dave timnick

The prog-metal upstarts demonstrate the handmade tools they use and prove that it always helps to have a bona fide luthier in the band.

Premier Guitar hung with cerebral metalhead guitarists Sacha Dunable, Dave Timnick, and bassist Joe Lester (shown above) of Intronaut before their Nashville gig at The End. These vinyl-printing, polyrhythmic-playing, hard-touring Californians roll with one-off custom instruments and plenty of paint-peeling power.

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You could WIN a Greenhouse Effects Deity in This week's All-new giveaway! Ends December 15, 2021.

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Sam Fender shares a moment with his saxophonist and childhood friend, Johnny "Blue Hat" Davis, at London's O2 Brixton Academy in September 2021.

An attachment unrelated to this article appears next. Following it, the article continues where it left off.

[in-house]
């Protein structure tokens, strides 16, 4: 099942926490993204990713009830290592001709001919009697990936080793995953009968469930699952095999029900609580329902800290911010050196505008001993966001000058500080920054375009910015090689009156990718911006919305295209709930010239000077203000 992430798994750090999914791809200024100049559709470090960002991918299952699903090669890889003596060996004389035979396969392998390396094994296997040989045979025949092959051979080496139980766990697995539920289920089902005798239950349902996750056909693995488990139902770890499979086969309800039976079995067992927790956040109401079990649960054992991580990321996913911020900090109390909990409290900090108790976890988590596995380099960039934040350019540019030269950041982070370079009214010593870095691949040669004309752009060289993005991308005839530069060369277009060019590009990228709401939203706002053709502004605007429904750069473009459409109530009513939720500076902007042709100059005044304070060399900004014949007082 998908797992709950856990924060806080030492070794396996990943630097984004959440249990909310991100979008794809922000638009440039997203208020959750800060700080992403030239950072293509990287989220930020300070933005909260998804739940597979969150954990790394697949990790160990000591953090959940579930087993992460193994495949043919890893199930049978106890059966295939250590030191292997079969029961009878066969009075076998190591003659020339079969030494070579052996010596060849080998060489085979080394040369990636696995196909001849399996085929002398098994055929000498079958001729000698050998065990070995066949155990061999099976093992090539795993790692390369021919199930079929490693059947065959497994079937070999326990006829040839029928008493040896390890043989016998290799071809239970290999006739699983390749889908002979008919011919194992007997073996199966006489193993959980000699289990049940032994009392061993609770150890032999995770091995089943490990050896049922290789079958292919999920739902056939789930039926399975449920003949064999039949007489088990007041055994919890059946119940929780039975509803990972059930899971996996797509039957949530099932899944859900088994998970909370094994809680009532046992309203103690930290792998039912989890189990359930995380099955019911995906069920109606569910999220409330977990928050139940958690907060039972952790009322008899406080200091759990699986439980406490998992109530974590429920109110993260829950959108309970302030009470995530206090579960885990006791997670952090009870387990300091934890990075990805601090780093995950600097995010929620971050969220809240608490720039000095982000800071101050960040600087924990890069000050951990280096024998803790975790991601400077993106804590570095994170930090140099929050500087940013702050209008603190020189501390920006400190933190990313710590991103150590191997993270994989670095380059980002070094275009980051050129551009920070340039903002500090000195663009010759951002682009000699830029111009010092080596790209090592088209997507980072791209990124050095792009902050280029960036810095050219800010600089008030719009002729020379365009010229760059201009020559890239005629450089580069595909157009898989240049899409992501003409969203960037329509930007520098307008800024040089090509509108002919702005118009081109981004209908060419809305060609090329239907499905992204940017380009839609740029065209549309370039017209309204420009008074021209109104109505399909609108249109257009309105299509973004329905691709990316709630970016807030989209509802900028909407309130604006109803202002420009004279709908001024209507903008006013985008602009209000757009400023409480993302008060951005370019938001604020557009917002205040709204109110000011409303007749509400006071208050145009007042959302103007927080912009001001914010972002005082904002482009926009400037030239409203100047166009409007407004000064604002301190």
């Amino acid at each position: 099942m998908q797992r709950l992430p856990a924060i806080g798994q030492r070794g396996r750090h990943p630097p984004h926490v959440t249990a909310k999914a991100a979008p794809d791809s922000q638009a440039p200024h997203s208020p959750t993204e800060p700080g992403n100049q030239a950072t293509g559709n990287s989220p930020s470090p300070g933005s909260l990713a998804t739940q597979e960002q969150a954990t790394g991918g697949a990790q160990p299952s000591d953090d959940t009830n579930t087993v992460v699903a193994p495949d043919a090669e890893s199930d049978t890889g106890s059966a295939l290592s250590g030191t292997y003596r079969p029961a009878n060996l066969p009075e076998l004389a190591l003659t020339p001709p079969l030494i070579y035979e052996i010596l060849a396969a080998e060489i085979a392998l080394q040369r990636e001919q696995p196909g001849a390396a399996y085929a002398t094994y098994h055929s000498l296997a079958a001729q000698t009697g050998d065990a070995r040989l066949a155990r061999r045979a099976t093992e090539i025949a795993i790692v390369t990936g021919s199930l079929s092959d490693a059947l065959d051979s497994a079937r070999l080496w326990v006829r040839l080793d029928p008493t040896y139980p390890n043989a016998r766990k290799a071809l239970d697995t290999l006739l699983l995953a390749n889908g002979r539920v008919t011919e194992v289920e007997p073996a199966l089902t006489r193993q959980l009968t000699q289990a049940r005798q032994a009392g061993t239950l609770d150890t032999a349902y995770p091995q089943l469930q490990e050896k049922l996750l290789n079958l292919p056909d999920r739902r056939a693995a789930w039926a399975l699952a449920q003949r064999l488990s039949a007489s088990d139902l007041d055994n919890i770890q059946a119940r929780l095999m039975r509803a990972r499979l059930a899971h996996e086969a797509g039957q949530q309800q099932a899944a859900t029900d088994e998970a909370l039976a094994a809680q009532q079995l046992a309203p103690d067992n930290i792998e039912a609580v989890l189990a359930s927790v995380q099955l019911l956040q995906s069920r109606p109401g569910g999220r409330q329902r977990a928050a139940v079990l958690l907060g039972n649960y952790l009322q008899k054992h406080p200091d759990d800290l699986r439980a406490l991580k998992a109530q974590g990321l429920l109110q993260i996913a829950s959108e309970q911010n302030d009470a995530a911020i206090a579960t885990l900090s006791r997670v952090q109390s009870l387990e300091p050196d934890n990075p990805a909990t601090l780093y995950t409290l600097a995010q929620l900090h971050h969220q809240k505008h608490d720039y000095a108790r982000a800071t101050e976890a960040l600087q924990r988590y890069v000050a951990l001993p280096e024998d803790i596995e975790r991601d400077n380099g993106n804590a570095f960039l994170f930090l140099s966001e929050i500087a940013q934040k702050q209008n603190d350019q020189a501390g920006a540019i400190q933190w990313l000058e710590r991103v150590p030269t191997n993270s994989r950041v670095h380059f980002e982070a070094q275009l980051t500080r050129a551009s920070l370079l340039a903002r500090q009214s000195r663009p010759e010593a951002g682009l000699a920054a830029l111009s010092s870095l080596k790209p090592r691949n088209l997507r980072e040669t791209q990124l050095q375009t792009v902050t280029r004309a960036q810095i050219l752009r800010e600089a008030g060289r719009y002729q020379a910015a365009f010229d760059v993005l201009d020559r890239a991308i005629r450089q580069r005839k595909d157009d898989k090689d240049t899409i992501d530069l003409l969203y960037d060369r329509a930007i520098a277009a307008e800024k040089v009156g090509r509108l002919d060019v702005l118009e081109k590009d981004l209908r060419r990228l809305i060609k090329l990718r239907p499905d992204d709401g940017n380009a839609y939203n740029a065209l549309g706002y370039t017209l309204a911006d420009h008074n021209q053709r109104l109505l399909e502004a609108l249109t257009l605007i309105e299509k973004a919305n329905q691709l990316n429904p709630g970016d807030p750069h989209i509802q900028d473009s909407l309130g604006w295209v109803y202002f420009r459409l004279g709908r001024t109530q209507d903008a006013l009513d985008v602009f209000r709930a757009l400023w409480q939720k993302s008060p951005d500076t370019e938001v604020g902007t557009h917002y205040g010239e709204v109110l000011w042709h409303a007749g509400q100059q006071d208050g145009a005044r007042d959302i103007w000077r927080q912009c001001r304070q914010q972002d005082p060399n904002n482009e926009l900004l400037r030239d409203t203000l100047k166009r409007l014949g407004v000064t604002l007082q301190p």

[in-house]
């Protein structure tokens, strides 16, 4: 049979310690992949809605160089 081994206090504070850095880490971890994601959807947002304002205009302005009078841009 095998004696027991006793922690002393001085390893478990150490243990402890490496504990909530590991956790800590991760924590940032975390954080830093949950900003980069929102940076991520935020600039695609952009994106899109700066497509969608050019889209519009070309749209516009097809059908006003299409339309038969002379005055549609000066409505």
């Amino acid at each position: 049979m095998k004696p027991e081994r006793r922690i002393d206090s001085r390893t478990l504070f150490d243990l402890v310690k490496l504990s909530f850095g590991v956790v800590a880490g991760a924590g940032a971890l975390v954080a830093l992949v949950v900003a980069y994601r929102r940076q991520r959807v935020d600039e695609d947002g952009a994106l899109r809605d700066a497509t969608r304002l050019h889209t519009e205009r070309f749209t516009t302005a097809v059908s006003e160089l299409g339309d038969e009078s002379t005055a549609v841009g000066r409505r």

Photo by Linda Brindley

The British songwriter traversed the bleak thoroughfares of his past while writing his autobiographical sophomore album, Seventeen Going Under—a tale of growing up down-and-out, set to an epic chorus of Jazzmasters and soaring sax.

British songwriter Sam Fender hails from North Shields, England, an industrial coastal port town near the North Sea, about eight miles northeast of Newcastle upon Tyne. Fender grew up in this small village, which he calls "a drinking town with a fishing problem." He lived there with his mother on a council estate, a type of British public housing. This is the mise-en-scène for Sam Fender's coming-of-age autobiographical new album, Seventeen Going Under. On the album's cover, a photograph shows Sam sitting on a brick stoop.

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